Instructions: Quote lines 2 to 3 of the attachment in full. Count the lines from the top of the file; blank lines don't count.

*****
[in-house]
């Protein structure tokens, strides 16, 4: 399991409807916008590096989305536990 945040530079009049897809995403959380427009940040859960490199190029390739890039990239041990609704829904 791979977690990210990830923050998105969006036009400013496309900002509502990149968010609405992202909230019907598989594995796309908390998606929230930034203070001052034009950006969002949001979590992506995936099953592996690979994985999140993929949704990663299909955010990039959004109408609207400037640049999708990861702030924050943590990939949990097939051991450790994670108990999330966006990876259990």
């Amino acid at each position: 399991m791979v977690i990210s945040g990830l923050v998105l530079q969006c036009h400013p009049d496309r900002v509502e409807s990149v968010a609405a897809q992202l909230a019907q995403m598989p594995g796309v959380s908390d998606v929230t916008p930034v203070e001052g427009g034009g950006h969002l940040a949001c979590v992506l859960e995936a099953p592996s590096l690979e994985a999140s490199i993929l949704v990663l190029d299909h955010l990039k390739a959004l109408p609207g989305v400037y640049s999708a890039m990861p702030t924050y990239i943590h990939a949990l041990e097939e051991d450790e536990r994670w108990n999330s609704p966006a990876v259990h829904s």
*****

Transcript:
């Protein structure tokens, strides 16, 4: 399991409807916008590096989305536990 945040530079009049897809995403959380427009940040859960490199190029390739890039990239041990609704829904 791979977690990210990830923050998105969006036009400013496309900002509502990149968010609405992202909230019907598989594995796309908390998606929230930034203070001052034009950006969002949001979590992506995936099953592996690979994985999140993929949704990663299909955010990039959004109408609207400037640049999708990861702030924050943590990939949990097939051991450790994670108990999330966006990876259990």
């Amino acid at each position: 399991m791979v977690i990210s945040g990830l923050v998105l530079q969006c036009h400013p009049d496309r900002v509502e409807s990149v968010a609405a897809q992202l909230a019907q995403m598989p594995g796309v959380s908390d998606v929230t916008p930034v203070e001052g427009g034009g950006h969002l940040a949001c979590v992506l859960e995936a099953p592996s590096l690979e994985a999140s490199i993929l949704v990663l190029d299909h955010l990039k390739a959004l109408p609207g989305v400037y640049s999708a890039m990861p702030t924050y990239i943590h990939a949990l041990e097939e051991d450790e536990r994670w108990n999330s609704p966006a990876v259990h829904s």